What Does the Check Engine Light Really Mean?
How to determine whether your car has a loose gas cap—or a serious engine problem
You’re driving along in your car or truck and suddenly a yellow light illuminates on your dash telling you to check or service your engine. If you’re like most car owners, you have little idea about what that light is trying to tell you or how you should react.
What the Light Means
The check engine light is part of your car’s so-called onboard diagnostics system. Since the 1980s, computers increasingly have controlled and monitored vehicle performance, regulating such variables as engine speed, fuel mixture, and ignition timing. In modern cars, a computer also tells the automatic transmission when to shift.
What to Do About the Check Engine Light
If the check engine light illuminates, it will either blink or remain constantly illuminated, depending on the problem. A blinking light, or in some cars a red light instead of a yellow or orange light, indicates a problem that needs immediate attention. Either way, you should have the vehicle checked by a mechanic.
In late-model cars, a blinking light usually indicates an engine misfire so severe that unburned fuel is being dumped into the exhaust system, where it can quickly damage the catalytic converter, leading to an expensive repair. If that happens, you should reduce power and have the car or truck looked at as soon as possible.
If the light is steady, the problem is not an emergency, but you should schedule an appointment as soon as possible. Today’s automotive computers often try to compensate when there’s a problem, so you might not notice deterioration in performance, even though your fuel mileage might be suffering and your vehicle emitting unacceptable levels of hydrocarbons and other pollutants.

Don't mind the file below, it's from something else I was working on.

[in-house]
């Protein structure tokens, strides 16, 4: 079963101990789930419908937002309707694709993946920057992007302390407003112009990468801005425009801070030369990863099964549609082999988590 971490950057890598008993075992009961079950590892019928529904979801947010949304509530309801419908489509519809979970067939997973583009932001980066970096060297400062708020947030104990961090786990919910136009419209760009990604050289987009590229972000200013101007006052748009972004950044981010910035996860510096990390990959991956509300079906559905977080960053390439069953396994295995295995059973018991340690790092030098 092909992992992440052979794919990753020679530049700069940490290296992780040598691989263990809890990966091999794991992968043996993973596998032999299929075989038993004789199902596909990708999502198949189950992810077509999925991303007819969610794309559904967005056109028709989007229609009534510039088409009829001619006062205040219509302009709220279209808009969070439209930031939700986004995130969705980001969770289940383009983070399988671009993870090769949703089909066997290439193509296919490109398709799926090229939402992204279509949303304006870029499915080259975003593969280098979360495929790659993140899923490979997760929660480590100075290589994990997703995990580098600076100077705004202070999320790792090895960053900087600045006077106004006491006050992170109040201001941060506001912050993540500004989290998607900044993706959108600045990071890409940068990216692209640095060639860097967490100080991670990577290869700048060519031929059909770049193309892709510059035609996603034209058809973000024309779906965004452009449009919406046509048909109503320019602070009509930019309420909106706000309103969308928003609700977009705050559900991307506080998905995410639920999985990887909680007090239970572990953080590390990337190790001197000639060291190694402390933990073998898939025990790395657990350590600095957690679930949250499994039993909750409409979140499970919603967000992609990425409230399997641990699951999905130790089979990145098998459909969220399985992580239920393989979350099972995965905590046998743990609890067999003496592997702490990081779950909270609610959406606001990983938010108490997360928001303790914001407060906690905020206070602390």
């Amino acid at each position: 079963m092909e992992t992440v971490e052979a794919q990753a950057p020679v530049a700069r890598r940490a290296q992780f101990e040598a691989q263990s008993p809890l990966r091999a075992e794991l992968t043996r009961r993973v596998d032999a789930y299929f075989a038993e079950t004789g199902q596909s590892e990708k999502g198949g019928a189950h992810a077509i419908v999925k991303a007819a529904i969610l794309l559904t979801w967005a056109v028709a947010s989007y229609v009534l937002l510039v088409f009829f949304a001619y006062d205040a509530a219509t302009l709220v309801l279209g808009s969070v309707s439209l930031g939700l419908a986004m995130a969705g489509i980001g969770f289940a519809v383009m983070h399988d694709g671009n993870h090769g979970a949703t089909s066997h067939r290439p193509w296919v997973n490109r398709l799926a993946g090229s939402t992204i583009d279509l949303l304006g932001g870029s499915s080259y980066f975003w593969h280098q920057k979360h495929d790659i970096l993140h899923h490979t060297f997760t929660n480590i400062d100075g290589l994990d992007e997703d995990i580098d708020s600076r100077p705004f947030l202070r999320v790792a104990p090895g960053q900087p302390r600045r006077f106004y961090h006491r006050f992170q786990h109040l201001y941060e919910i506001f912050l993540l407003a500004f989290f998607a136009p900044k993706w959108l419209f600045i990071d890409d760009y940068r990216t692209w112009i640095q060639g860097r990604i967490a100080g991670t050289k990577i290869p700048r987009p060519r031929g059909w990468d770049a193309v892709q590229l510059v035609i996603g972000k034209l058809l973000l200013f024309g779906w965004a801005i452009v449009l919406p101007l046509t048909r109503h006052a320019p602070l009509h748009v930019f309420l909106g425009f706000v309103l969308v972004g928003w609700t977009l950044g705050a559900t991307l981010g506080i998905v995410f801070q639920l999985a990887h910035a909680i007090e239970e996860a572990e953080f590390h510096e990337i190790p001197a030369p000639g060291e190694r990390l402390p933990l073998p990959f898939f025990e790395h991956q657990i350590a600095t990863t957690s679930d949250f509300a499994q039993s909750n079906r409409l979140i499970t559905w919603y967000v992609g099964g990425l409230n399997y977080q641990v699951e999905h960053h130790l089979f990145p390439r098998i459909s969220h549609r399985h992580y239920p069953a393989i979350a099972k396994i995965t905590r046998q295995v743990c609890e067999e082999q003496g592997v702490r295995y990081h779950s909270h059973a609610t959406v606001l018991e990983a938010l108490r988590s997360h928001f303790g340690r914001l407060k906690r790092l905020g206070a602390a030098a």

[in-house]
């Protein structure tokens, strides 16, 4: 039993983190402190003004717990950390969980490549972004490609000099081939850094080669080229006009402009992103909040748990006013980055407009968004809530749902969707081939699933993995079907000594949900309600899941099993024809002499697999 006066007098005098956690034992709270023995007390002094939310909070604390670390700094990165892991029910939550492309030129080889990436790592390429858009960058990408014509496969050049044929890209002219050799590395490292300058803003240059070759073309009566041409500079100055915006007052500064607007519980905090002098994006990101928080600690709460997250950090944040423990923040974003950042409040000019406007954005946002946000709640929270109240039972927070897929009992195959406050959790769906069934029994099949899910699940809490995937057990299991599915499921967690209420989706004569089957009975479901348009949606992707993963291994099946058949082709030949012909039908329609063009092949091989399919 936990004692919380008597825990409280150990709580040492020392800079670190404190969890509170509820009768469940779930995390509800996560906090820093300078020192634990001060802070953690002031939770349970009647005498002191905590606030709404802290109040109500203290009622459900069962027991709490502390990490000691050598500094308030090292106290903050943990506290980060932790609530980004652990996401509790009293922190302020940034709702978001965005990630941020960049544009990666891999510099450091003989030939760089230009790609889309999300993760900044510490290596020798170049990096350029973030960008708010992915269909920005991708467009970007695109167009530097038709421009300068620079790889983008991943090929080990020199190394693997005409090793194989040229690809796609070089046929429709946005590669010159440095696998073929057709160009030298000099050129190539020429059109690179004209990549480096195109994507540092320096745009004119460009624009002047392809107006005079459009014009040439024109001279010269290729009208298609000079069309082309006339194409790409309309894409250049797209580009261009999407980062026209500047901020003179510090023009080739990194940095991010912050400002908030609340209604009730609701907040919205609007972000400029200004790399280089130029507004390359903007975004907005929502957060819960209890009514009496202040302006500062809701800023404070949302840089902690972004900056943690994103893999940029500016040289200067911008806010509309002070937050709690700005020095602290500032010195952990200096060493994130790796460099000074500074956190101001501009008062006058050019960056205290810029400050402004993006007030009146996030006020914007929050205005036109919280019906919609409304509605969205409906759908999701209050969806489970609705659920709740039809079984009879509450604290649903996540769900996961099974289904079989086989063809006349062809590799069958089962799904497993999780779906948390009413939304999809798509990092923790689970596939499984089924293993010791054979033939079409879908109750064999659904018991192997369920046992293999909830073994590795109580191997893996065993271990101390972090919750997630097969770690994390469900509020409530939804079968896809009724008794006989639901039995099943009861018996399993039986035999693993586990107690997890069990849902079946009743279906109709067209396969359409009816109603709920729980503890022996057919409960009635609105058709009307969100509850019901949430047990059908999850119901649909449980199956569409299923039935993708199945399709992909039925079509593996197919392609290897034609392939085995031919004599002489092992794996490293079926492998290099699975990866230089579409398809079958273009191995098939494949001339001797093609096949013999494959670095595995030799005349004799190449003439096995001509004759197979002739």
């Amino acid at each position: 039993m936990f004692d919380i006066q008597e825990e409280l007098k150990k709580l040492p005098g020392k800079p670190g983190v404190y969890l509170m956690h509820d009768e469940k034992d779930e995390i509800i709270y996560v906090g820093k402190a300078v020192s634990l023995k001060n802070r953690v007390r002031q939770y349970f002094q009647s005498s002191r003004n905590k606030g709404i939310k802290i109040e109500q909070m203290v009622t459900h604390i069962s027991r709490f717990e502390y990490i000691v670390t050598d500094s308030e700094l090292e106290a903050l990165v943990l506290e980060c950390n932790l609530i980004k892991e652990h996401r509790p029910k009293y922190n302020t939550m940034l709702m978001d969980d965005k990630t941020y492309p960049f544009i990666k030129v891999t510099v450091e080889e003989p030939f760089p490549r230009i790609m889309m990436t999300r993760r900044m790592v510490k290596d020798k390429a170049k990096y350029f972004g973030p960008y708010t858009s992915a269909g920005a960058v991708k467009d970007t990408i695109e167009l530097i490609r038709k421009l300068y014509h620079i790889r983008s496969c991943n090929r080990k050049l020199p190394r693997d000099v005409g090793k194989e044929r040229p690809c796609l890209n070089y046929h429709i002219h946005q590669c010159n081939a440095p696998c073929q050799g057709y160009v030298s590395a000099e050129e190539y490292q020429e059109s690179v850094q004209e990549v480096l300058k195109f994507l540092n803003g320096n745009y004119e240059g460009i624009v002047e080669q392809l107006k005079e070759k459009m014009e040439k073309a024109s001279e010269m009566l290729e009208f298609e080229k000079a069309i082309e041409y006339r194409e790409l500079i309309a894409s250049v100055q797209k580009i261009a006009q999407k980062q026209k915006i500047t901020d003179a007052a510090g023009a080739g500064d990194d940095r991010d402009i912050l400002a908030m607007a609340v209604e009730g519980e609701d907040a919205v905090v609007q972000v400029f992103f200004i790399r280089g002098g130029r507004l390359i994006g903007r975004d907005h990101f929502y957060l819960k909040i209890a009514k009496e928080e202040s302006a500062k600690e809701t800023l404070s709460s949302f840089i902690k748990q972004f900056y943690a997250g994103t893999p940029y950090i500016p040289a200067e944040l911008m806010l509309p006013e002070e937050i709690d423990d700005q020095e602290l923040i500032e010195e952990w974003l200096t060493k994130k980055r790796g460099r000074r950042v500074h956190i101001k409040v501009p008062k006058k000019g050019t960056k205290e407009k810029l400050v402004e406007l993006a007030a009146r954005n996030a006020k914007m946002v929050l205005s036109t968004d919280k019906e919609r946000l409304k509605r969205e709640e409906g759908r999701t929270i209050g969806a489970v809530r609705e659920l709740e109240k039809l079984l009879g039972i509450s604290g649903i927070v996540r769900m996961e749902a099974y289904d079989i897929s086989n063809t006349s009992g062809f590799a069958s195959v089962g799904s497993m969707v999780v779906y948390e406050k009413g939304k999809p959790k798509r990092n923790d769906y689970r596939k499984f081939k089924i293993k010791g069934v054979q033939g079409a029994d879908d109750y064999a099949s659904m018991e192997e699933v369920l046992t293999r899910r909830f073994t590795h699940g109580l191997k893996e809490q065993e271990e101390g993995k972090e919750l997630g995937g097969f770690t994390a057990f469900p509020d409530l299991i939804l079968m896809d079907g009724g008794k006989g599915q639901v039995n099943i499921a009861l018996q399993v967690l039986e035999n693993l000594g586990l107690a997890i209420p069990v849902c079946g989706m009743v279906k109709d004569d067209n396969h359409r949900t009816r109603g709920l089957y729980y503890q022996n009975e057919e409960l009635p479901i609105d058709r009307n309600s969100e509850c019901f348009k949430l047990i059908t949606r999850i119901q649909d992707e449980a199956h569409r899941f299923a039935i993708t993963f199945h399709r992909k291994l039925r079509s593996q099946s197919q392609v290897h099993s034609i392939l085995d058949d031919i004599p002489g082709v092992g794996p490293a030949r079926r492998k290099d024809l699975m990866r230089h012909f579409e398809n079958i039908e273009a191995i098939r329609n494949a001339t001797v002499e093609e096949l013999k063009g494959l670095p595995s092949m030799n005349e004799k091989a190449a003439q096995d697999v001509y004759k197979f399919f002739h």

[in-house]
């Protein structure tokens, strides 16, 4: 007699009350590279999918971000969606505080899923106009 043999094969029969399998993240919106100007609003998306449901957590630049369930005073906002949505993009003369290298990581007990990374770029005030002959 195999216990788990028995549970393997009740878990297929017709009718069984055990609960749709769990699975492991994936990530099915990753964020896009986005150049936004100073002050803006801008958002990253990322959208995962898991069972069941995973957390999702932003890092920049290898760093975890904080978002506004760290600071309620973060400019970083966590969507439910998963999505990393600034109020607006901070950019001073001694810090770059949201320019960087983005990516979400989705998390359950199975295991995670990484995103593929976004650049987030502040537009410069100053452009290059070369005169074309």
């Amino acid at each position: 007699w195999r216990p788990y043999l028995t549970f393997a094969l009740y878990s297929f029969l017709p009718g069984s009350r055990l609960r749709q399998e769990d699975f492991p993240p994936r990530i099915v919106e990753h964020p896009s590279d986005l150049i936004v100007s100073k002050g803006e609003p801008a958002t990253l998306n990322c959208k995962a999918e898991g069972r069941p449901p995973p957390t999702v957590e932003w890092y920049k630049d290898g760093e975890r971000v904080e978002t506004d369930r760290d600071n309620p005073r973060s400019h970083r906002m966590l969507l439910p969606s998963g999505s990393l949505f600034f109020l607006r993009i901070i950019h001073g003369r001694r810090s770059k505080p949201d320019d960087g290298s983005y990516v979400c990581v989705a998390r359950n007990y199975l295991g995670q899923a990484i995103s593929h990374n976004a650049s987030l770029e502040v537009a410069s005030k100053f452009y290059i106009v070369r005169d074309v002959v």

“The customer is really, in the long run, potentially hurting their pocketbook by leaving that light on and ignoring it,” says Jim Collins, a national training team leader for Ford Motor Co. In some extreme cases, the car’s computer may reduce power for you as it tries to limit the risk of damage.
If the check engine light comes on, here are some tips on what you should do:
- Look for a serious problem that requires immediate attention. Check your dashboard gauges and lights for indications of low oil pressure or overheating. These conditions mean you should pull over and shut off the engine as soon as you can find a safe place to do so. On some cars, a yellow check engine light means investigate the problem and a red one means stop right now.
- Try tightening your gas cap. This can often solve the problem. Keep in mind that it may take several trips before the light resets. Some vehicles have a separate indicator that warns of a loose gas cap.
- Reduce speed and load. If the check engine light is blinking or you notice any serious performance problems, such as a loss of power, reduce your speed and try to reduce the demands on the engine. For example, it would be a good idea to stop towing a trailer. Have the car checked as soon as possible to prevent expensive damage.
- Use built-in diagnostic services, if available. Many modern cars have integrated remote diagnostic capabilities, with the ability to report on trouble codes and schedule a service appointment. Today, many automakers—including Fiat Chrysler, Ford, Hyundai, Jaguar/Land Rover, and Volvo—support remote diagnostics and the ability to schedule a service appointment.
Decoding Dashboard Warning Lights
You might have noticed the gallery of icons on your dashboard when you start your car. On the "Consumer 101" TV show, Consumer Reports’ expert Jen Stockburger explains to host Jack Rico what those warning lights mean.